May 29, 2011
The European Central Bank has clashed angrily with eurozone politicians over the handling of the Greek crisis. But for Lorenzo Bini Smaghi, executive board member, it is vital that the euro’s monetary guardian puts its case as forcefully as possible.
Talk about Greece reneging on debt commitments “has been very damaging” and suggests “that investing in the euro area is unsafe,” he warns. Even for a country that flouted eurozone fiscal rules for a decade, “a debt restructuring, or exiting the euro, would be like the death penalty – which we have abolished in the European Union”, he says.
Across the eurozone and beyond “the destabilising effect could be dramatic”, he says in an interview with the Financial Times. Economists who imagine the impact would be containable are like “those who in mid-September 2008 were saying the markets had been fully prepared for the failure of Lehman Brothers”.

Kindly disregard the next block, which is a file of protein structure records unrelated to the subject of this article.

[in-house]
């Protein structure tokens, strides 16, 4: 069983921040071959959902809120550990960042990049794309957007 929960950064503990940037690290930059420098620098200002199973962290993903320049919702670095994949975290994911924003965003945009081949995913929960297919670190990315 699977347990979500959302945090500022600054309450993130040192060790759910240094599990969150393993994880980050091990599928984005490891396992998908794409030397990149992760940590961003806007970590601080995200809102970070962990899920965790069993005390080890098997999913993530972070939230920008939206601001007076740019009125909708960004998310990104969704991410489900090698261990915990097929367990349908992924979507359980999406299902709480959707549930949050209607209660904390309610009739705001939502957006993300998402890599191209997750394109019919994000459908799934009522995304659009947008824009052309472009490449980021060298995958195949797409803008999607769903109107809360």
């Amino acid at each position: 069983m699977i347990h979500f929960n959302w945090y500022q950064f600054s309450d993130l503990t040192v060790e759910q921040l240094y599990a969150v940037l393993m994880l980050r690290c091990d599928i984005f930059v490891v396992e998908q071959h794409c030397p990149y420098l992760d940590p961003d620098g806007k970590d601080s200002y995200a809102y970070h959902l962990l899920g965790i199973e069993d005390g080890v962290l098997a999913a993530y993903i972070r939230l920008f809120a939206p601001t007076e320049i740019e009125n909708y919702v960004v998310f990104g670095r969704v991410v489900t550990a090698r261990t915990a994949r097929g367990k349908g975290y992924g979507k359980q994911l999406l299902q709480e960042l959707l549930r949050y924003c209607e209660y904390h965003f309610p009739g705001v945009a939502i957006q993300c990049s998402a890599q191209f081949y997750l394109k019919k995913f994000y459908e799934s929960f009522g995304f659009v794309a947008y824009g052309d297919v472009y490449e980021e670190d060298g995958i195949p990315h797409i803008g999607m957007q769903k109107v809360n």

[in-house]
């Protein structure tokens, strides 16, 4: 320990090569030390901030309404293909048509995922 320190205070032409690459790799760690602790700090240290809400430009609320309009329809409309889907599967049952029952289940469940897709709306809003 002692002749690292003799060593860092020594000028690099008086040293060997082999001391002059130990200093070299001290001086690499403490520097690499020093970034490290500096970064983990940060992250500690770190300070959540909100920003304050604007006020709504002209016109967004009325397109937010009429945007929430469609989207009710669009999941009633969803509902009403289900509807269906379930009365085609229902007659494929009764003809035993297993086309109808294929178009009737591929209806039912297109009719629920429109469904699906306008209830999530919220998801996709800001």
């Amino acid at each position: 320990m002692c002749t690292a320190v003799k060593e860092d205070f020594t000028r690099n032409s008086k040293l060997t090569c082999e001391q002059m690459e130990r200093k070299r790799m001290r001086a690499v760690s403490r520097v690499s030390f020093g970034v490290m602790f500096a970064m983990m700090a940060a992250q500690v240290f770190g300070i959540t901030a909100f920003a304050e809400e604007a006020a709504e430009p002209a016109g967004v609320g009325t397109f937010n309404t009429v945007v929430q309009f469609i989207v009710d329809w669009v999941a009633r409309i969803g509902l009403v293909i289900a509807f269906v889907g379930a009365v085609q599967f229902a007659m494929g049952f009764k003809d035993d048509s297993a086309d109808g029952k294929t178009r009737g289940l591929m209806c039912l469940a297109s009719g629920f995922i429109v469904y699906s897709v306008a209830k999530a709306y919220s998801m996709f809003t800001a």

The ECB’s position was challenged last week by Germany’s Otmar Issing, the bank’s chief economist until 2006, who warned that Greece was insolvent and unlikely ever to repay its debts. But Mr Bini Smaghi a former Italian finance official who has an economics PhD from the University of Chicago, insists he is wrong.
“[The Greeks] have assets they can sell and reduce their debt and they have the instruments to change their tax and expenditure systems to reduce the debt . . . Poor developing countries have no assets, their income is low, and so they become insolvent easily. If you look at the balance sheet of Greece, it is not insolvent.”